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65076507

Thread Starter
Junior Member
Joined
Jan 1, 2008
Professional Status
Certified Residential Appraiser
State
Maryland
Let's say subject is rancher (with basement) that is 30 x 20....Homeowners adds 14 x 20 2-story addition. Let's assume they have a full basement. After the 2 story addition:

1. Would you guys use colonial comps?
2. Also does it go from a full basement to a partial just because the
addition does not have a basement?

PLease help
 

Laughing Heir

Senior Member
Joined
Oct 16, 2007
Professional Status
Certified General Appraiser
State
Pennsylvania
I was taught that it would be a partial basement w/ crawl space, check both boxes on the form and then explain, explain, explain on the addendum. But then again, basements are the rule in my part of Pa.

I've never done a home with the architectural style you're describing, but my in-laws' house is exactly that so I'm interested in seeing what all the CRs & CGs will say about it. Good question.
 

Marcia Langley

Senior Member
Joined
Aug 26, 2005
Professional Status
Certified Residential Appraiser
State
Missouri
I would call it a 1.5 story with a partial basement.

I guess when you said 'colonial' you meant 2 story? I'd try to find comps that had a partial second level or use ranches. Full 2 story would be my last choice, all other things being equal.
 

TJSum

Elite Member
Joined
Nov 12, 2007
Professional Status
Certified Residential Appraiser
State
Maryland
As the official description, I would call it a partial basement. However in my comments I would explain there is a "full basement under the main dwelling" before the addition. If the comps are the same model as the subject, all with full basements, I would make no adjustment for the subject's "partial" and use the above explaination as the reason.
 

PropertyEconomics

Elite Member
Joined
Jun 19, 2007
Professional Status
Certified General Appraiser
State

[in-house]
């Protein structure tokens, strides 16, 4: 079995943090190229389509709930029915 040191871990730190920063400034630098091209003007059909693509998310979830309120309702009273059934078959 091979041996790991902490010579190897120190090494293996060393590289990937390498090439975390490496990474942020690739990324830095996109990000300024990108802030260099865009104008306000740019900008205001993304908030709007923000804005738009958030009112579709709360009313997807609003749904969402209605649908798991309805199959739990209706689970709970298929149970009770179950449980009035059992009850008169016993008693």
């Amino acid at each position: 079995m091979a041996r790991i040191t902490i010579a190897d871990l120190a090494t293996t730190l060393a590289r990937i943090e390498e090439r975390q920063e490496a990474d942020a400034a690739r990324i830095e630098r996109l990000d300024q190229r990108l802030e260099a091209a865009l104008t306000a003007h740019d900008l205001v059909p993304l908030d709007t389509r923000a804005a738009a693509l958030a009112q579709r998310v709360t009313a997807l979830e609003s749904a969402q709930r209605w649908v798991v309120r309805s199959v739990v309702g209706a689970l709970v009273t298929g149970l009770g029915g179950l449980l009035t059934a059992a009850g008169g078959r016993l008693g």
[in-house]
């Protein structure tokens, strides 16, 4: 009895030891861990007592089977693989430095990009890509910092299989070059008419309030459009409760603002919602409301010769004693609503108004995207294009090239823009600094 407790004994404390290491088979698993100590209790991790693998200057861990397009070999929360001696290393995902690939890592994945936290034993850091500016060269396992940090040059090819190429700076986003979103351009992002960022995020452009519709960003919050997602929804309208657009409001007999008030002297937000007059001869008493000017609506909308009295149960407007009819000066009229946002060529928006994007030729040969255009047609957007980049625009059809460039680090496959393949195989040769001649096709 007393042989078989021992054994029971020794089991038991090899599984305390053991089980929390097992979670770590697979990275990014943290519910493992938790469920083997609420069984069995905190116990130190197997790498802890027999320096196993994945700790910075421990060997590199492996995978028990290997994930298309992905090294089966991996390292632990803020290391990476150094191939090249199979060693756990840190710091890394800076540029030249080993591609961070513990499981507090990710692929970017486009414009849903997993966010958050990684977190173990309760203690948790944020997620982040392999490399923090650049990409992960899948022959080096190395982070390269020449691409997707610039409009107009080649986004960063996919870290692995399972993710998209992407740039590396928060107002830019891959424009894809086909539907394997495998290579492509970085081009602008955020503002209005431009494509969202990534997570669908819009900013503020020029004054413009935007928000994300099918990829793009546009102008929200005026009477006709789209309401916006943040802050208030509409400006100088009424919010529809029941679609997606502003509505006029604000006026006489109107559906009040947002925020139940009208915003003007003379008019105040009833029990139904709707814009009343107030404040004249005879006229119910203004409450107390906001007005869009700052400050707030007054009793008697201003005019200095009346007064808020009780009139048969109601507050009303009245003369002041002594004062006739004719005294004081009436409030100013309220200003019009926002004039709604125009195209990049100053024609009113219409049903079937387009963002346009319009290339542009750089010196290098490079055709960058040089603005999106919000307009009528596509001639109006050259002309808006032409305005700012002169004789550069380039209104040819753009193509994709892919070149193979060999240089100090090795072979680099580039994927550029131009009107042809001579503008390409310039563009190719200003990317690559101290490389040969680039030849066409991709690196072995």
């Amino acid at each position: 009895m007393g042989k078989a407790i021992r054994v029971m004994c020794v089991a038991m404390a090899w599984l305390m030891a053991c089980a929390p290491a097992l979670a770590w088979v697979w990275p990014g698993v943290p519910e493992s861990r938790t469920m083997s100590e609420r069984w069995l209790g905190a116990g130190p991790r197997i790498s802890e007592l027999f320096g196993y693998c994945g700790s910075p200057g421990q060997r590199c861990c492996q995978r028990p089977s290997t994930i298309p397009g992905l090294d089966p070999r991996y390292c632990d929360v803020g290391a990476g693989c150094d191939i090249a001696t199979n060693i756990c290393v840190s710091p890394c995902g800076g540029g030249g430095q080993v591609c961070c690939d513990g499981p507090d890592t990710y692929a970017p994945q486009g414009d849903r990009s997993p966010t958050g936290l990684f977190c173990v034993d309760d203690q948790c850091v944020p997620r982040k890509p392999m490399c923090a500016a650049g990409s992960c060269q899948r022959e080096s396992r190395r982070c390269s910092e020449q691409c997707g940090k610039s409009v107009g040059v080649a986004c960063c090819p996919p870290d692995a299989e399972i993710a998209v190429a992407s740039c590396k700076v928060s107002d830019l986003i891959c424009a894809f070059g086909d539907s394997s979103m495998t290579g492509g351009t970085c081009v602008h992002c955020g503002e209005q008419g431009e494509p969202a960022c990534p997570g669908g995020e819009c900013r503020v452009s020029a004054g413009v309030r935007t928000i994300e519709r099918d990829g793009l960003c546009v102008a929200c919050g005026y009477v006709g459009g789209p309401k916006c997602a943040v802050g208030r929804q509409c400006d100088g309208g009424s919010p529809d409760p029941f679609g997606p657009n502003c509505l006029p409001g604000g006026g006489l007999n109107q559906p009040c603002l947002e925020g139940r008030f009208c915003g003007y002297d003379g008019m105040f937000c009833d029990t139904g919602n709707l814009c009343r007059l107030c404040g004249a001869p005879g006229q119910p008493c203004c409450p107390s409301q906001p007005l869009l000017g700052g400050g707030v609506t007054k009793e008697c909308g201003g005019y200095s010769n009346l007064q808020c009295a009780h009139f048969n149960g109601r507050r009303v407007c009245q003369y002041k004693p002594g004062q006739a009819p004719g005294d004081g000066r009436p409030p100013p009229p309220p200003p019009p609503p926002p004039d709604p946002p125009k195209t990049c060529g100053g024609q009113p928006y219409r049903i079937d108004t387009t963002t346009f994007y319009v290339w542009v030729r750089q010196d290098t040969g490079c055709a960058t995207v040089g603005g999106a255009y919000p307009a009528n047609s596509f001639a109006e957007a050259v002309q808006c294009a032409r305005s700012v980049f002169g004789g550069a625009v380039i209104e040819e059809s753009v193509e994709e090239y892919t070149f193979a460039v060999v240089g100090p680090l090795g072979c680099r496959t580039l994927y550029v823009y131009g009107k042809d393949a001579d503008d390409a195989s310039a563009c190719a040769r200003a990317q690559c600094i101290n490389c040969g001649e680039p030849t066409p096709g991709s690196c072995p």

New Mexico
I was taught that it would be a partial basement w/ crawl space, check both boxes on the form and then explain, explain, explain on the addendum. But then again, basements are the rule in my part of Pa.

I've never done a home with the architectural style you're describing, but my in-laws' house is exactly that so I'm interested in seeing what all the CRs & CGs will say about it. Good question.


In your case Heir .. Id call them In-Law quarters ... detached of course .... :rof: .
 

Terrel L. Shields

Elite Member
Gold Supporting Member
Joined
May 2, 2002
Professional Status
Certified General Appraiser
State
Arkansas
Sounds like the Redneck Ranch Sprawl design....I would hunt other amateur constructed homes for comps...
 

38Scarcello

Member
Joined
Apr 26, 2004
Professional Status
Certified Residential Appraiser
State
Washington
It sounds like a tear down to me. Have him start over with construction!
 

KD247

Senior Member
Joined
Jan 24, 2002
Professional Status
Certified Residential Appraiser
State
California
There's no one answer for all markets. This is where your geographical competence comes into play. The best way to find out how the market reacts towards those differences is to extensively interview buyers, sellers, and agents. Analyzing prior sales of each type of property will help, but when you're concentrating on a single property characteristic, it's easy to miss other important factors.

If you can't find the time to do the job properly, the next best solution is to consult with appraisers who have already done their homework.

This is a good excuse to make yourself known to the local real estate agents. Most agents love being asked for their opinion and your inquiries will enhance your reputation as a serious professional.
 
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